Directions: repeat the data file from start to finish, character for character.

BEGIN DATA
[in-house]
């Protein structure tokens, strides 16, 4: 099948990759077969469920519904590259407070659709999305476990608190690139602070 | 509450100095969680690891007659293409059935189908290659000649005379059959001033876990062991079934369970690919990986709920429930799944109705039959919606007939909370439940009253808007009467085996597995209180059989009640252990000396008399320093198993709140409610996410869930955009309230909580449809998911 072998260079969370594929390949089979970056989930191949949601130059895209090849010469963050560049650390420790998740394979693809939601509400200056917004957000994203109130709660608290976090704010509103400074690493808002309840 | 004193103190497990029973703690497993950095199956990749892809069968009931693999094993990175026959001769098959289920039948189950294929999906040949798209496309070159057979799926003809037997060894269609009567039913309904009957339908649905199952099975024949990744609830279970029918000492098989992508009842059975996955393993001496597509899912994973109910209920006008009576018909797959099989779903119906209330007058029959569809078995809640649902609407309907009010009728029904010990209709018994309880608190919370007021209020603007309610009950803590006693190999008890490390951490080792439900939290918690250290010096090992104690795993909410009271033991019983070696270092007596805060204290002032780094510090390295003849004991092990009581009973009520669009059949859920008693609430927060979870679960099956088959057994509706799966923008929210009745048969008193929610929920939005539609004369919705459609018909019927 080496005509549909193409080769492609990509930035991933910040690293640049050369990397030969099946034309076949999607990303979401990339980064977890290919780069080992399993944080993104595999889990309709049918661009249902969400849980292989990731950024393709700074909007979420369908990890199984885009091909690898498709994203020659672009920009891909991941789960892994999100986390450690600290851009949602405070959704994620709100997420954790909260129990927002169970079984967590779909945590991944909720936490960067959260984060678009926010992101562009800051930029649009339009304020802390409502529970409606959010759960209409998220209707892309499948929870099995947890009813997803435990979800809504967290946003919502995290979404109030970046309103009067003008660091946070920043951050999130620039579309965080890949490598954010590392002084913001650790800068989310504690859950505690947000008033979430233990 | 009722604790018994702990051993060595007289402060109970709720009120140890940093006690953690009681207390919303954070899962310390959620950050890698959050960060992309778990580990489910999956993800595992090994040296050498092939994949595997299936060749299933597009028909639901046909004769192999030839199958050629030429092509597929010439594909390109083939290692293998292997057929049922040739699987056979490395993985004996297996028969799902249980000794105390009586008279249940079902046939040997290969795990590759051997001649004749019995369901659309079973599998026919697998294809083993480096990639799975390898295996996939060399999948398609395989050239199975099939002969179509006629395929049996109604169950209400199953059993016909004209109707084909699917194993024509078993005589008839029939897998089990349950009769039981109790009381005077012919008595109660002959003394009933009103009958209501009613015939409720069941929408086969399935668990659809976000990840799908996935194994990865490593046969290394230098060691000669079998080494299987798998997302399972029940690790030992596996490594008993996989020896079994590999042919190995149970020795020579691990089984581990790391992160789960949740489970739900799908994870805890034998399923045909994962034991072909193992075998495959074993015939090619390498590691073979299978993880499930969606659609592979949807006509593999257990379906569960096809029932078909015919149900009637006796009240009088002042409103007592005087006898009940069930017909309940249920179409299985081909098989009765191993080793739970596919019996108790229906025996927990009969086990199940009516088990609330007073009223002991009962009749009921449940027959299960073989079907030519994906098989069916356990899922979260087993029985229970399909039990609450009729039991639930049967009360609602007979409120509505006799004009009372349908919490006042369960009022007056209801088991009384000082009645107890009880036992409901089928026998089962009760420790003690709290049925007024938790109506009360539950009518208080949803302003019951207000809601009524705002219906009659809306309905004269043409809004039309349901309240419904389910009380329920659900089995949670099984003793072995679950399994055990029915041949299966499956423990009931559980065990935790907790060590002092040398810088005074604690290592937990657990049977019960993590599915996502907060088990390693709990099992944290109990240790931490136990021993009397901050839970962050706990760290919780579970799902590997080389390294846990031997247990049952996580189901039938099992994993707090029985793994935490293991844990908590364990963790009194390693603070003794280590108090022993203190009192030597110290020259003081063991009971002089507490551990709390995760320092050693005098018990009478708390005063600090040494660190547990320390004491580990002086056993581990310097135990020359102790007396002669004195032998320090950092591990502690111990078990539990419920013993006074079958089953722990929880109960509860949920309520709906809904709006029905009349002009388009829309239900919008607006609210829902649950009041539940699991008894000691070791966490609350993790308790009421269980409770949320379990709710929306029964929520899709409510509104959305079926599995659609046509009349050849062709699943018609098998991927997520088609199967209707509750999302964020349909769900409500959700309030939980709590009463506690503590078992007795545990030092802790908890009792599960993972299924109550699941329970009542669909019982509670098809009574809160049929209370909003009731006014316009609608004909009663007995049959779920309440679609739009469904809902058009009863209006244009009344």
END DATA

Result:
[in-house]
């Protein structure tokens, strides 16, 4: 099948990759077969469920519904590259407070659709999305476990608190690139602070 | 509450100095969680690891007659293409059935189908290659000649005379059959001033876990062991079934369970690919990986709920429930799944109705039959919606007939909370439940009253808007009467085996597995209180059989009640252990000396008399320093198993709140409610996410869930955009309230909580449809998911 072998260079969370594929390949089979970056989930191949949601130059895209090849010469963050560049650390420790998740394979693809939601509400200056917004957000994203109130709660608290976090704010509103400074690493808002309840 | 004193103190497990029973703690497993950095199956990749892809069968009931693999094993990175026959001769098959289920039948189950294929999906040949798209496309070159057979799926003809037997060894269609009567039913309904009957339908649905199952099975024949990744609830279970029918000492098989992508009842059975996955393993001496597509899912994973109910209920006008009576018909797959099989779903119906209330007058029959569809078995809640649902609407309907009010009728029904010990209709018994309880608190919370007021209020603007309610009950803590006693190999008890490390951490080792439900939290918690250290010096090992104690795993909410009271033991019983070696270092007596805060204290002032780094510090390295003849004991092990009581009973009520669009059949859920008693609430927060979870679960099956088959057994509706799966923008929210009745048969008193929610929920939005539609004369919705459609018909019927 080496005509549909193409080769492609990509930035991933910040690293640049050369990397030969099946034309076949999607990303979401990339980064977890290919780069080992399993944080993104595999889990309709049918661009249902969400849980292989990731950024393709700074909007979420369908990890199984885009091909690898498709994203020659672009920009891909991941789960892994999100986390450690600290851009949602405070959704994620709100997420954790909260129990927002169970079984967590779909945590991944909720936490960067959260984060678009926010992101562009800051930029649009339009304020802390409502529970409606959010759960209409998220209707892309499948929870099995947890009813997803435990979800809504967290946003919502995290979404109030970046309103009067003008660091946070920043951050999130620039579309965080890949490598954010590392002084913001650790800068989310504690859950505690947000008033979430233990 | 009722604790018994702990051993060595007289402060109970709720009120140890940093006690953690009681207390919303954070899962310390959620950050890698959050960060992309778990580990489910999956993800595992090994040296050498092939994949595997299936060749299933597009028909639901046909004769192999030839199958050629030429092509597929010439594909390109083939290692293998292997057929049922040739699987056979490395993985004996297996028969799902249980000794105390009586008279249940079902046939040997290969795990590759051997001649004749019995369901659309079973599998026919697998294809083993480096990639799975390898295996996939060399999948398609395989050239199975099939002969179509006629395929049996109604169950209400199953059993016909004209109707084909699917194993024509078993005589008839029939897998089990349950009769039981109790009381005077012919008595109660002959003394009933009103009958209501009613015939409720069941929408086969399935668990659809976000990840799908996935194994990865490593046969290394230098060691000669079998080494299987798998997302399972029940690790030992596996490594008993996989020896079994590999042919190995149970020795020579691990089984581990790391992160789960949740489970739900799908994870805890034998399923045909994962034991072909193992075998495959074993015939090619390498590691073979299978993880499930969606659609592979949807006509593999257990379906569960096809029932078909015919149900009637006796009240009088002042409103007592005087006898009940069930017909309940249920179409299985081909098989009765191993080793739970596919019996108790229906025996927990009969086990199940009516088990609330007073009223002991009962009749009921449940027959299960073989079907030519994906098989069916356990899922979260087993029985229970399909039990609450009729039991639930049967009360609602007979409120509505006799004009009372349908919490006042369960009022007056209801088991009384000082009645107890009880036992409901089928026998089962009760420790003690709290049925007024938790109506009360539950009518208080949803302003019951207000809601009524705002219906009659809306309905004269043409809004039309349901309240419904389910009380329920659900089995949670099984003793072995679950399994055990029915041949299966499956423990009931559980065990935790907790060590002092040398810088005074604690290592937990657990049977019960993590599915996502907060088990390693709990099992944290109990240790931490136990021993009397901050839970962050706990760290919780579970799902590997080389390294846990031997247990049952996580189901039938099992994993707090029985793994935490293991844990908590364990963790009194390693603070003794280590108090022993203190009192030597110290020259003081063991009971002089507490551990709390995760320092050693005098018990009478708390005063600090040494660190547990320390004491580990002086056993581990310097135990020359102790007396002669004195032998320090950092591990502690111990078990539990419920013993006074079958089953722990929880109960509860949920309520709906809904709006029905009349002009388009829309239900919008607006609210829902649950009041539940699991008894000691070791966490609350993790308790009421269980409770949320379990709710929306029964929520899709409510509104959305079926599995659609046509009349050849062709699943018609098998991927997520088609199967209707509750999302964020349909769900409500959700309030939980709590009463506690503590078992007795545990030092802790908890009792599960993972299924109550699941329970009542669909019982509670098809009574809160049929209370909003009731006014316009609608004909009663007995049959779920309440679609739009469904809902058009009863209006244009009344």